W3C home > Mailing lists > Public > w3c-wai-er-ig@w3.org > August 1999

making javascript accessible

From: Leonard R. Kasday <kasday@acm.org>
Date: Thu, 05 Aug 1999 15:12:26 -0400
Message-Id: <>
To: "Gregory J. Rosmaita" <unagi69@concentric.net>, w3c-wai-er-ig@w3.org
Following an alert by Gregory, who found a bunch of javascript popups at

I took a look and found...

It turns out at least in netscape that if you click on a popup-enhanced
item you get a page with a main menu that matches the popup of the page
from which it sprung.

In lynx, I get a  message  to use the text links at the bottom.  If I spot
check for bus schedules, then indeed I get a page with links that match the
aforementioned popups.

So assuming that they were careful and did this throughout, the info is all
there.  Of course I didn't check everything by hand so I can't guarantee.

So they actually did a bunch of work to get the info there.

We could think of better alternatives, e.g. invisible images or noscripts
that say something like "popup for bus schedule" so you get the info right
there, more conveniently than actually going to a whole new page.  But one
could argue that they overall made a functional equivalent.  At least
enough to e.g. satisfy bobby's question if they did something equivalent.
They they probably deserve their bobby.

But what this all points out is that it's important to get javascipt
accessible. The popups actually have value so we can't ask them to forgo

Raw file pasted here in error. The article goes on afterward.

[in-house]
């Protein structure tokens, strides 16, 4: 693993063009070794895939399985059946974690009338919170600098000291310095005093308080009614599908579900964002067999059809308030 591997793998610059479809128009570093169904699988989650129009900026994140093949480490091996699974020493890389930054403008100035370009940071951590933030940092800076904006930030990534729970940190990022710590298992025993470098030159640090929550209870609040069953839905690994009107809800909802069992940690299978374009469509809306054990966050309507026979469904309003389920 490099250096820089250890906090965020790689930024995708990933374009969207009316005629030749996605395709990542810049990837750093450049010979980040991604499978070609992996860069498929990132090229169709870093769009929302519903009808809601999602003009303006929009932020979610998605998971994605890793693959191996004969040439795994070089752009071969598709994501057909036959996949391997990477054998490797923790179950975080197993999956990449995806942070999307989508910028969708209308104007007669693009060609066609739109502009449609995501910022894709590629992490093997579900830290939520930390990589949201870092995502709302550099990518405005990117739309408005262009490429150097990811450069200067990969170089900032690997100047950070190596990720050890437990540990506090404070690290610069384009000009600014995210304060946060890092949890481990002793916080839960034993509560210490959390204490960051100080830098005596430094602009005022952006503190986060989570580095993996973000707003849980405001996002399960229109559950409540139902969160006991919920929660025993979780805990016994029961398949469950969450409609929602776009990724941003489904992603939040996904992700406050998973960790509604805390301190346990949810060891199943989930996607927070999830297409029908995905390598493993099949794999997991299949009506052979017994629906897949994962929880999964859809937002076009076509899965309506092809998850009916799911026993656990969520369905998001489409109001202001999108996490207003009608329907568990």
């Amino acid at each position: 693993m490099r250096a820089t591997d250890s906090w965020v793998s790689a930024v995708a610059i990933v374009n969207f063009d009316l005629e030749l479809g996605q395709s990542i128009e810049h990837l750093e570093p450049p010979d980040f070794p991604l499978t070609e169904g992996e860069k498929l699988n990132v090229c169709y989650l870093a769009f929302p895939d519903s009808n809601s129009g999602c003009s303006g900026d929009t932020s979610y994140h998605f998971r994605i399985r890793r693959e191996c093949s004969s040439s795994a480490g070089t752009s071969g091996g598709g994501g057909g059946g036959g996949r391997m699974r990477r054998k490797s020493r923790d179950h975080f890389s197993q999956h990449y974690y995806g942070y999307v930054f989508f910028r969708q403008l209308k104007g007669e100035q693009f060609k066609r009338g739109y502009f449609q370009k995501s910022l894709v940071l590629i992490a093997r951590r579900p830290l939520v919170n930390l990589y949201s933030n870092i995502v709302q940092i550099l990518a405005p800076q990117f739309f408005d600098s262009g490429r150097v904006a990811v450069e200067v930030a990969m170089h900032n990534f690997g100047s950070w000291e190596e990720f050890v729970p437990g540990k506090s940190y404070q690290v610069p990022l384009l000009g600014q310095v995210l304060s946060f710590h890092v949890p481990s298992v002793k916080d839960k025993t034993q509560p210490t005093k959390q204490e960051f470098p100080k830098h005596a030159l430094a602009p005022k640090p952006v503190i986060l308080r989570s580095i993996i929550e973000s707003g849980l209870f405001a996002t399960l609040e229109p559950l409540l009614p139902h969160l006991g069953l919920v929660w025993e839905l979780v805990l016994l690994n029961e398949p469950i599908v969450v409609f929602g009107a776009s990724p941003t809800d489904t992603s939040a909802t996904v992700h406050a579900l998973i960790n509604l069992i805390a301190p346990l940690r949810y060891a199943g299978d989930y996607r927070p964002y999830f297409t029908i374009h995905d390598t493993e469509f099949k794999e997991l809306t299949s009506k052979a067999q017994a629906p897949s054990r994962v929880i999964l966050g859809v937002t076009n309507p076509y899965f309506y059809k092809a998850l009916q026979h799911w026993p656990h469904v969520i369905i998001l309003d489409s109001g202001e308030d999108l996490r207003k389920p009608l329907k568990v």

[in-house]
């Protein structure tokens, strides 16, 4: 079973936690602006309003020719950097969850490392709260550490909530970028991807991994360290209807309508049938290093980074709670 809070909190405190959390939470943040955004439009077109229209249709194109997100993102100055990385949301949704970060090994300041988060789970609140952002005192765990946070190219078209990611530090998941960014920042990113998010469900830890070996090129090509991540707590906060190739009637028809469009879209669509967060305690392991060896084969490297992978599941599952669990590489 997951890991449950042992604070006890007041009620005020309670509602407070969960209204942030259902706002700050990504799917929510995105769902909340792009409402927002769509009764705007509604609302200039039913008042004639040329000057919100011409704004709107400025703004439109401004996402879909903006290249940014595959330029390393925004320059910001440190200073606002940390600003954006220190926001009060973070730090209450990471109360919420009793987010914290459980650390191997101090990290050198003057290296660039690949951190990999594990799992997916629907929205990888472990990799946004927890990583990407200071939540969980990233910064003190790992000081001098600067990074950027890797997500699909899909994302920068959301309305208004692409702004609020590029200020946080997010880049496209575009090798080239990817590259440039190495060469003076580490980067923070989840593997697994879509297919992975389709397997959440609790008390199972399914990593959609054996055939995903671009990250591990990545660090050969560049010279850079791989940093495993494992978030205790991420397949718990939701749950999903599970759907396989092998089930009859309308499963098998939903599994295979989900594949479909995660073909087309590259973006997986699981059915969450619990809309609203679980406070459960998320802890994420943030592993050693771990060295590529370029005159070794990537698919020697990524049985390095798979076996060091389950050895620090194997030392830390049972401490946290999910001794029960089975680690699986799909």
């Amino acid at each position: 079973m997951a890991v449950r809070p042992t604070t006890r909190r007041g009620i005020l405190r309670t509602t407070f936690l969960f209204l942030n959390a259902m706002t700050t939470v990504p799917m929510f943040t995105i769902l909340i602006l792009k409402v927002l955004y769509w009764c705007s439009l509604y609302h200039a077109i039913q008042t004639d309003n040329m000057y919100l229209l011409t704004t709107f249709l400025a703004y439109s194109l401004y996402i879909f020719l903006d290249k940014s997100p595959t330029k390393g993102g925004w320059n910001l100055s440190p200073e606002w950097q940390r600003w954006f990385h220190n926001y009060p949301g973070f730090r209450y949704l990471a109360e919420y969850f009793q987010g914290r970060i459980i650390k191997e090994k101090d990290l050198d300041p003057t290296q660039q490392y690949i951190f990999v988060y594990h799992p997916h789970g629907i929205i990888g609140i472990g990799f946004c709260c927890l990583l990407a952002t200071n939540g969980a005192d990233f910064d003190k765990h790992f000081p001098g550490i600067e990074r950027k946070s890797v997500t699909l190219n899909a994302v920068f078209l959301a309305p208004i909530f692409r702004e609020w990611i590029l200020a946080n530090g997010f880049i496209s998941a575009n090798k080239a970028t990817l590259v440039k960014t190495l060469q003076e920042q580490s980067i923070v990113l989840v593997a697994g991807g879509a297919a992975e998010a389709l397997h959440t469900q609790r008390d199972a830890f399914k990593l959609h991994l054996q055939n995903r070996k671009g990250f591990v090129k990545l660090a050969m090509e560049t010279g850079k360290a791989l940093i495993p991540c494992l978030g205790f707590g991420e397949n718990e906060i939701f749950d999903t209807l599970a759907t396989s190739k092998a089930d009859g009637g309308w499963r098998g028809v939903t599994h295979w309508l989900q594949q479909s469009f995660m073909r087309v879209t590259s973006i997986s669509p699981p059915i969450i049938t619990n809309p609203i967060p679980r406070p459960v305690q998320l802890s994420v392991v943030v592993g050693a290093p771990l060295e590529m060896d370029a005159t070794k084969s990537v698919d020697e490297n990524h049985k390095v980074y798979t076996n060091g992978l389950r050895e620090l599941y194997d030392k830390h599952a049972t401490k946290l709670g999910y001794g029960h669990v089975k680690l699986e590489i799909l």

them, and it took a lot of work to duplicate their functions.

A while back we did some talking about tools that made javascript
See thread rooted at 


Silas Brown wound up putting some of this into his tool. 

The princple was that you could often get useful information by just
listing text and links  in a heuristically sorted order.  You'd omit
anything that looks like a color, e.g #012345 .  Not as good as true
javascript interpretation but better than nothing.

And you can do better when templates for very popular applets hit the pages.

If nothing else, a webmaster might want to do that for his or her site to
avoid duplicating all the functionality by hand.  This is getting more
important now that there are applets like popups that truly add value, and
don't just annoy.

So lets give it a think, why don't we.


Leonard R. Kasday, Ph.D.
Universal Design Engineer, Institute on Disabilities/UAP, and
Adjunct Professor, Electrical Engineering
Temple University

Ritter Hall Annex, Room 423, Philadelphia, PA 19122
(215) 204-2247 (voice)
(800) 750-7428 (TTY)
Received on Thursday, 5 August 1999 15:12:32 UTC

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